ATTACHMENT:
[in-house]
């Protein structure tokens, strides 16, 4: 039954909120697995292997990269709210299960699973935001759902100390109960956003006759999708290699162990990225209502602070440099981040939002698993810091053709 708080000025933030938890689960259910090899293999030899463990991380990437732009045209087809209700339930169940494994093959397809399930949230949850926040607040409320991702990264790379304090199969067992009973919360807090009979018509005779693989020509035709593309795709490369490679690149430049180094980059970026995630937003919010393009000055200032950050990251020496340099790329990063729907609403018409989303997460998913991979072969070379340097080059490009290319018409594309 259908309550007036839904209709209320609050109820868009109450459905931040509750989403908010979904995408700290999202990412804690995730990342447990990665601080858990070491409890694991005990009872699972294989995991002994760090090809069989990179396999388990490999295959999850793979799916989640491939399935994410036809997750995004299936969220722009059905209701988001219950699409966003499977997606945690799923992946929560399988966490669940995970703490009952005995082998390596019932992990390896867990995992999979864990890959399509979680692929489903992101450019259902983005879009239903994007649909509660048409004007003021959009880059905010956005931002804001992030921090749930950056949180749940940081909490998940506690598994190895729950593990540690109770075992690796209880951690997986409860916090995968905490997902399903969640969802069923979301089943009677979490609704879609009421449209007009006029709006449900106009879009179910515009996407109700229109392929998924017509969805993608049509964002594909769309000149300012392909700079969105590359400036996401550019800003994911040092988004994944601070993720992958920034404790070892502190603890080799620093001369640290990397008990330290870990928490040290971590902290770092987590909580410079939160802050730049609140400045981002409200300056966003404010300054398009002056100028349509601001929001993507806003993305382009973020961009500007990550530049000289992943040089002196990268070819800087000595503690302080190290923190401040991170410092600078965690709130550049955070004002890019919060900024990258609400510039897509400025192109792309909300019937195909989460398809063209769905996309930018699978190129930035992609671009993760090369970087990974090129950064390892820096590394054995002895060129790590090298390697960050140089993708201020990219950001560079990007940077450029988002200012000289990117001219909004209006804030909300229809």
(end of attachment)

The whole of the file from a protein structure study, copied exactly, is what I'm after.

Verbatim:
[in-house]
């Protein structure tokens, strides 16, 4: 039954909120697995292997990269709210299960699973935001759902100390109960956003006759999708290699162990990225209502602070440099981040939002698993810091053709 708080000025933030938890689960259910090899293999030899463990991380990437732009045209087809209700339930169940494994093959397809399930949230949850926040607040409320991702990264790379304090199969067992009973919360807090009979018509005779693989020509035709593309795709490369490679690149430049180094980059970026995630937003919010393009000055200032950050990251020496340099790329990063729907609403018409989303997460998913991979072969070379340097080059490009290319018409594309 259908309550007036839904209709209320609050109820868009109450459905931040509750989403908010979904995408700290999202990412804690995730990342447990990665601080858990070491409890694991005990009872699972294989995991002994760090090809069989990179396999388990490999295959999850793979799916989640491939399935994410036809997750995004299936969220722009059905209701988001219950699409966003499977997606945690799923992946929560399988966490669940995970703490009952005995082998390596019932992990390896867990995992999979864990890959399509979680692929489903992101450019259902983005879009239903994007649909509660048409004007003021959009880059905010956005931002804001992030921090749930950056949180749940940081909490998940506690598994190895729950593990540690109770075992690796209880951690997986409860916090995968905490997902399903969640969802069923979301089943009677979490609704879609009421449209007009006029709006449900106009879009179910515009996407109700229109392929998924017509969805993608049509964002594909769309000149300012392909700079969105590359400036996401550019800003994911040092988004994944601070993720992958920034404790070892502190603890080799620093001369640290990397008990330290870990928490040290971590902290770092987590909580410079939160802050730049609140400045981002409200300056966003404010300054398009002056100028349509601001929001993507806003993305382009973020961009500007990550530049000289992943040089002196990268070819800087000595503690302080190290923190401040991170410092600078965690709130550049955070004002890019919060900024990258609400510039897509400025192109792309909300019937195909989460398809063209769905996309930018699978190129930035992609671009993760090369970087990974090129950064390892820096590394054995002895060129790590090298390697960050140089993708201020990219950001560079990007940077450029988002200012000289990117001219909004209006804030909300229809």